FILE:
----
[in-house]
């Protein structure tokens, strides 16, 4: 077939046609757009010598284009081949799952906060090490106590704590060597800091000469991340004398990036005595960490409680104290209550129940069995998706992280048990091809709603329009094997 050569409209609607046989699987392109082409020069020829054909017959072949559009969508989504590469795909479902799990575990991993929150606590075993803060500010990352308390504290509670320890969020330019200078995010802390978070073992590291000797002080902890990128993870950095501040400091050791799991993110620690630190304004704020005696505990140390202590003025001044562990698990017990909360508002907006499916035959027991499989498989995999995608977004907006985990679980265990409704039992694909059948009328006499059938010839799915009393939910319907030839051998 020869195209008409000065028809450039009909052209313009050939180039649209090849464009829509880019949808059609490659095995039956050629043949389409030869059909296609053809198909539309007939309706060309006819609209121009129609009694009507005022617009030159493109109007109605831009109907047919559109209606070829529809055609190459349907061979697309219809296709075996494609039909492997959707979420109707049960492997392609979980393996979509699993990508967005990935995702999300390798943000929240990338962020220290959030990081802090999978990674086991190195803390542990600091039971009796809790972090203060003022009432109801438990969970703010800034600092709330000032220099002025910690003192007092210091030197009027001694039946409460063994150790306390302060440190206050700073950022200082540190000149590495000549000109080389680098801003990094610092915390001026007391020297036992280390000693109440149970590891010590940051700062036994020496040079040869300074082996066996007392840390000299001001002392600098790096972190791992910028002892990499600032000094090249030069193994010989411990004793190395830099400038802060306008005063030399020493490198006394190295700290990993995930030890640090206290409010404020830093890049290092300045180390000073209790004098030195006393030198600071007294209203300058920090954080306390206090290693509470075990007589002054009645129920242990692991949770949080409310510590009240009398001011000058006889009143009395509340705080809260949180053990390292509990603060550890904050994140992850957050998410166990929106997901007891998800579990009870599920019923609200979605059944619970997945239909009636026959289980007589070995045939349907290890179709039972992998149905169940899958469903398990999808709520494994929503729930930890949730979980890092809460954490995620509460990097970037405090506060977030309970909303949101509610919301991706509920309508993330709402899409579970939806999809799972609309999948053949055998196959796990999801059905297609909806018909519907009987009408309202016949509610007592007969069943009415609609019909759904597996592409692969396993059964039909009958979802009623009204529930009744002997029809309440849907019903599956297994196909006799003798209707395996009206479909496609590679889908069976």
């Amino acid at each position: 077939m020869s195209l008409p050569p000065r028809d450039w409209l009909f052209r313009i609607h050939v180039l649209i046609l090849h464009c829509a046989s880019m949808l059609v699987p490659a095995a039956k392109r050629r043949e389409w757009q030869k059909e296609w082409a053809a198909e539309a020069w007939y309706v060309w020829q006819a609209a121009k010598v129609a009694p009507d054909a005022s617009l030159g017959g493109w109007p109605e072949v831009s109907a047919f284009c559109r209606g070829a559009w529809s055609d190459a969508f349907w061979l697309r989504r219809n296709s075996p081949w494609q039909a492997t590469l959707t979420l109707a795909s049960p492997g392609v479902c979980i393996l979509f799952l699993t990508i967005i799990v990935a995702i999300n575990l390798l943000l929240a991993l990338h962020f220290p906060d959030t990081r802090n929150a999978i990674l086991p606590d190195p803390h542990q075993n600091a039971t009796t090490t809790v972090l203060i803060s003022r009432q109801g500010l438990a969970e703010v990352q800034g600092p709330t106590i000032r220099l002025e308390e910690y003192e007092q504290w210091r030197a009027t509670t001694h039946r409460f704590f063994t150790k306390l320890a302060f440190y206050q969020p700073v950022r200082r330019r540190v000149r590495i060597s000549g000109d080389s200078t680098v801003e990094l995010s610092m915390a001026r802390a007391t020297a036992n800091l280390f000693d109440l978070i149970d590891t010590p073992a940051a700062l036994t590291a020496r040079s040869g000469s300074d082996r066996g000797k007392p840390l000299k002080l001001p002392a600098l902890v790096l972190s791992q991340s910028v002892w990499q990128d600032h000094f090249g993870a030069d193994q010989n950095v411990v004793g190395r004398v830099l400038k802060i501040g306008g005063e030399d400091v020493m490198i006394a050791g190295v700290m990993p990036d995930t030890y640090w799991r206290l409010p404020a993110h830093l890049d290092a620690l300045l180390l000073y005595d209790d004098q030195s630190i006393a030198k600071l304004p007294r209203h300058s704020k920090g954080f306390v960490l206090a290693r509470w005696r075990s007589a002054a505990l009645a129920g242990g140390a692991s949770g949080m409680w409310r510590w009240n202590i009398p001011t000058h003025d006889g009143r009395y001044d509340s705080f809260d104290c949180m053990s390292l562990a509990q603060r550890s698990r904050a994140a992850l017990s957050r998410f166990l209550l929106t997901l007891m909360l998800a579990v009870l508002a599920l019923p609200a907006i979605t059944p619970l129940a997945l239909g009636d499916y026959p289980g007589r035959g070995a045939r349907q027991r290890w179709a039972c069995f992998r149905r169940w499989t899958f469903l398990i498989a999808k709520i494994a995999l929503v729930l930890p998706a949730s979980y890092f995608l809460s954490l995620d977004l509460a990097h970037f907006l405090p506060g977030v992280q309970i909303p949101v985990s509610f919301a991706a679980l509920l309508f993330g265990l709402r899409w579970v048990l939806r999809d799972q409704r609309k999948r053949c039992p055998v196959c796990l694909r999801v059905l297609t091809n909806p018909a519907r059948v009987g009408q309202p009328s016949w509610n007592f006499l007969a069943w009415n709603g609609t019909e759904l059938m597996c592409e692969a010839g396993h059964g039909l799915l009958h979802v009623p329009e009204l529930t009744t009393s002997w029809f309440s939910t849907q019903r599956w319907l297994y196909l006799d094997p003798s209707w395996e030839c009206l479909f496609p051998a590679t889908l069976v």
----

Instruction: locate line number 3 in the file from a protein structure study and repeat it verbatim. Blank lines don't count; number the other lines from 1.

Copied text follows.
């Amino acid at each position: 077939m020869s195209l008409p050569p000065r028809d450039w409209l009909f052209r313009i609607h050939v180039l649209i046609l090849h464009c829509a046989s880019m949808l059609v699987p490659a095995a039956k392109r050629r043949e389409w757009q030869k059909e296609w082409a053809a198909e539309a020069w007939y309706v060309w020829q006819a609209a121009k010598v129609a009694p009507d054909a005022s617009l030159g017959g493109w109007p109605e072949v831009s109907a047919f284009c559109r209606g070829a559009w529809s055609d190459a969508f349907w061979l697309r989504r219809n296709s075996p081949w494609q039909a492997t590469l959707t979420l109707a795909s049960p492997g392609v479902c979980i393996l979509f799952l699993t990508i967005i799990v990935a995702i999300n575990l390798l943000l929240a991993l990338h962020f220290p906060d959030t990081r802090n929150a999978i990674l086991p606590d190195p803390h542990q075993n600091a039971t009796t090490t809790v972090l203060i803060s003022r009432q109801g500010l438990a969970e703010v990352q800034g600092p709330t106590i000032r220099l002025e308390e910690y003192e007092q504290w210091r030197a009027t509670t001694h039946r409460f704590f063994t150790k306390l320890a302060f440190y206050q969020p700073v950022r200082r330019r540190v000149r590495i060597s000549g000109d080389s200078t680098v801003e990094l995010s610092m915390a001026r802390a007391t020297a036992n800091l280390f000693d109440l978070i149970d590891t010590p073992a940051a700062l036994t590291a020496r040079s040869g000469s300074d082996r066996g000797k007392p840390l000299k002080l001001p002392a600098l902890v790096l972190s791992q991340s910028v002892w990499q990128d600032h000094f090249g993870a030069d193994q010989n950095v411990v004793g190395r004398v830099l400038k802060i501040g306008g005063e030399d400091v020493m490198i006394a050791g190295v700290m990993p990036d995930t030890y640090w799991r206290l409010p404020a993110h830093l890049d290092a620690l300045l180390l000073y005595d209790d004098q030195s630190i006393a030198k600071l304004p007294r209203h300058s704020k920090g954080f306390v960490l206090a290693r509470w005696r075990s007589a002054a505990l009645a129920g242990g140390a692991s949770g949080m409680w409310r510590w009240n202590i009398p001011t000058h003025d006889g009143r009395y001044d509340s705080f809260d104290c949180m053990s390292l562990a509990q603060r550890s698990r904050a994140a992850l017990s957050r998410f166990l209550l929106t997901l007891m909360l998800a579990v009870l508002a599920l019923p609200a907006i979605t059944p619970l129940a997945l239909g009636d499916y026959p289980g007589r035959g070995a045939r349907q027991r290890w179709a039972c069995f992998r149905r169940w499989t899958f469903l398990i498989a999808k709520i494994a995999l929503v729930l930890p998706a949730s979980y890092f995608l809460s954490l995620d977004l509460a990097h970037f907006l405090p506060g977030v992280q309970i909303p949101v985990s509610f919301a991706a679980l509920l309508f993330g265990l709402r899409w579970v048990l939806r999809d799972q409704r609309k999948r053949c039992p055998v196959c796990l694909r999801v059905l297609t091809n909806p018909a519907r059948v009987g009408q309202p009328s016949w509610n007592f006499l007969a069943w009415n709603g609609t019909e759904l059938m597996c592409e692969a010839g396993h059964g039909l799915l009958h979802v009623p329009e009204l529930t009744t009393s002997w029809f309440s939910t849907q019903r599956w319907l297994y196909l006799d094997p003798s209707w395996e030839c009206l479909f496609p051998a590679t889908l069976v």